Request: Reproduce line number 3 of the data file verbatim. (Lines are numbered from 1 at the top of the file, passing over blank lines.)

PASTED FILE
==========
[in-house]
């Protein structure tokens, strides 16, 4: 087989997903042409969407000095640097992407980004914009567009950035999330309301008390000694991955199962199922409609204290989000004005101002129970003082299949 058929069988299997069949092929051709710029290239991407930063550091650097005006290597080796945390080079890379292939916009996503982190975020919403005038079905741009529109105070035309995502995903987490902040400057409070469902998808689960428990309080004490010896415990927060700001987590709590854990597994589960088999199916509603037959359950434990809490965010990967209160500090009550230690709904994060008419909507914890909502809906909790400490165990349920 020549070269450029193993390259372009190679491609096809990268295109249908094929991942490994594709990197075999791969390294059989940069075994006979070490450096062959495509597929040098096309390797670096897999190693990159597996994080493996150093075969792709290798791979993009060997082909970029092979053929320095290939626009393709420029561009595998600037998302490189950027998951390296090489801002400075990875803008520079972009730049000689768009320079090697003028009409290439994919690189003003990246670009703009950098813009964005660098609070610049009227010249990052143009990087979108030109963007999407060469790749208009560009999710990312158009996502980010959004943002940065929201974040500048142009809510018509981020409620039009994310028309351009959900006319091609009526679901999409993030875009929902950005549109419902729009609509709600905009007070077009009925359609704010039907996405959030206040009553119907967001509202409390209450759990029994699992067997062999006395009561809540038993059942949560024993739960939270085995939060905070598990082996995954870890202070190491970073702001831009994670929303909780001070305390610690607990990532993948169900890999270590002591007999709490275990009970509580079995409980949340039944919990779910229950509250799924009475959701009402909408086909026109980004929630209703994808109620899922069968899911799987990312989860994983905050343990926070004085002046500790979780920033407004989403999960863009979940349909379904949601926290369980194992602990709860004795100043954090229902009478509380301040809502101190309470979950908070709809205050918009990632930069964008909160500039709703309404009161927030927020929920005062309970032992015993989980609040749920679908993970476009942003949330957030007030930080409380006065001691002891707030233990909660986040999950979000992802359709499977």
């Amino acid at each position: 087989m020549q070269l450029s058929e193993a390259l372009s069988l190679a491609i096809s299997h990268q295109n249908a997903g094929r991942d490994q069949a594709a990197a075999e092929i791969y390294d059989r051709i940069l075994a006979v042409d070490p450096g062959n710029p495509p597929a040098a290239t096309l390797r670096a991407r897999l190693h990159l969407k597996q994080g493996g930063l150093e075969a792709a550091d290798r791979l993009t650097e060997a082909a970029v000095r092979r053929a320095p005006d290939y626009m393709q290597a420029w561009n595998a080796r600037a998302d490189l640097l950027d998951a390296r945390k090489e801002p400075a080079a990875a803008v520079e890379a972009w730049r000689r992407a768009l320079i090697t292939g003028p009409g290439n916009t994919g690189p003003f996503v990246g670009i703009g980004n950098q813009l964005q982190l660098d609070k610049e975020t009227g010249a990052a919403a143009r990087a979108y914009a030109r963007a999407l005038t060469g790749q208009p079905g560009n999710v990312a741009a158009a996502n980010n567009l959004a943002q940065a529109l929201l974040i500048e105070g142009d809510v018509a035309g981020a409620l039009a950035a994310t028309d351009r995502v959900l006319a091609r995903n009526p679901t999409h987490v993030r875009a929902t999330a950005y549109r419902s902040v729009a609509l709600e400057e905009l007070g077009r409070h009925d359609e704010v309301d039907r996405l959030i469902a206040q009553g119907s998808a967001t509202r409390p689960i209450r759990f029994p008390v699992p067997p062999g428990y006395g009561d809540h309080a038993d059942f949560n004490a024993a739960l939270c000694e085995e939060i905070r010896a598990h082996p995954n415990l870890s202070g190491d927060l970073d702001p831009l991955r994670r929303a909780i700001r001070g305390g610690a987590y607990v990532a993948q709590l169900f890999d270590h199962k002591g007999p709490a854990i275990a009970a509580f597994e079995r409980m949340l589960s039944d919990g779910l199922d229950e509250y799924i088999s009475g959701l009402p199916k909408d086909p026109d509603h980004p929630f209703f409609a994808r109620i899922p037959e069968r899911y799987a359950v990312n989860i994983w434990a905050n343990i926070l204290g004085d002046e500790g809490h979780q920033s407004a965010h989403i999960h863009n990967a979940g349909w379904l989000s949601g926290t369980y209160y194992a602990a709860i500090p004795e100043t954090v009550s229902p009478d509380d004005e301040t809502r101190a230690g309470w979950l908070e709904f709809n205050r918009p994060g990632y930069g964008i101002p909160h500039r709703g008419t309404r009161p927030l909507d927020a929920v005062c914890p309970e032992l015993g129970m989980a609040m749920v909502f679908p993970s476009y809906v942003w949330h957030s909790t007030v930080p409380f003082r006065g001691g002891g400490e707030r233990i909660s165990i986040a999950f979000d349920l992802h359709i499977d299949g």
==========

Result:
């Amino acid at each position: 087989m020549q070269l450029s058929e193993a390259l372009s069988l190679a491609i096809s299997h990268q295109n249908a997903g094929r991942d490994q069949a594709a990197a075999e092929i791969y390294d059989r051709i940069l075994a006979v042409d070490p450096g062959n710029p495509p597929a040098a290239t096309l390797r670096a991407r897999l190693h990159l969407k597996q994080g493996g930063l150093e075969a792709a550091d290798r791979l993009t650097e060997a082909a970029v000095r092979r053929a320095p005006d290939y626009m393709q290597a420029w561009n595998a080796r600037a998302d490189l640097l950027d998951a390296r945390k090489e801002p400075a080079a990875a803008v520079e890379a972009w730049r000689r992407a768009l320079i090697t292939g003028p009409g290439n916009t994919g690189p003003f996503v990246g670009i703009g980004n950098q813009l964005q982190l660098d609070k610049e975020t009227g010249a990052a919403a143009r990087a979108y914009a030109r963007a999407l005038t060469g790749q208009p079905g560009n999710v990312a741009a158009a996502n980010n567009l959004a943002q940065a529109l929201l974040i500048e105070g142009d809510v018509a035309g981020a409620l039009a950035a994310t028309d351009r995502v959900l006319a091609r995903n009526p679901t999409h987490v993030r875009a929902t999330a950005y549109r419902s902040v729009a609509l709600e400057e905009l007070g077009r409070h009925d359609e704010v309301d039907r996405l959030i469902a206040q009553g119907s998808a967001t509202r409390p689960i209450r759990f029994p008390v699992p067997p062999g428990y006395g009561d809540h309080a038993d059942f949560n004490a024993a739960l939270c000694e085995e939060i905070r010896a598990h082996p995954n415990l870890s202070g190491d927060l970073d702001p831009l991955r994670r929303a909780i700001r001070g305390g610690a987590y607990v990532a993948q709590l169900f890999d270590h199962k002591g007999p709490a854990i275990a009970a509580f597994e079995r409980m949340l589960s039944d919990g779910l199922d229950e509250y799924i088999s009475g959701l009402p199916k909408d086909p026109d509603h980004p929630f209703f409609a994808r109620i899922p037959e069968r899911y799987a359950v990312n989860i994983w434990a905050n343990i926070l204290g004085d002046e500790g809490h979780q920033s407004a965010h989403i999960h863009n990967a979940g349909w379904l989000s949601g926290t369980y209160y194992a602990a709860i500090p004795e100043t954090v009550s229902p009478d509380d004005e301040t809502r101190a230690g309470w979950l908070e709904f709809n205050r918009p994060g990632y930069g964008i101002p909160h500039r709703g008419t309404r009161p927030l909507d927020a929920v005062c914890p309970e032992l015993g129970m989980a609040m749920v909502f679908p993970s476009y809906v942003w949330h957030s909790t007030v930080p409380f003082r006065g001691g002891g400490e707030r233990i909660s165990i986040a999950f979000d349920l992802h359709i499977d299949g």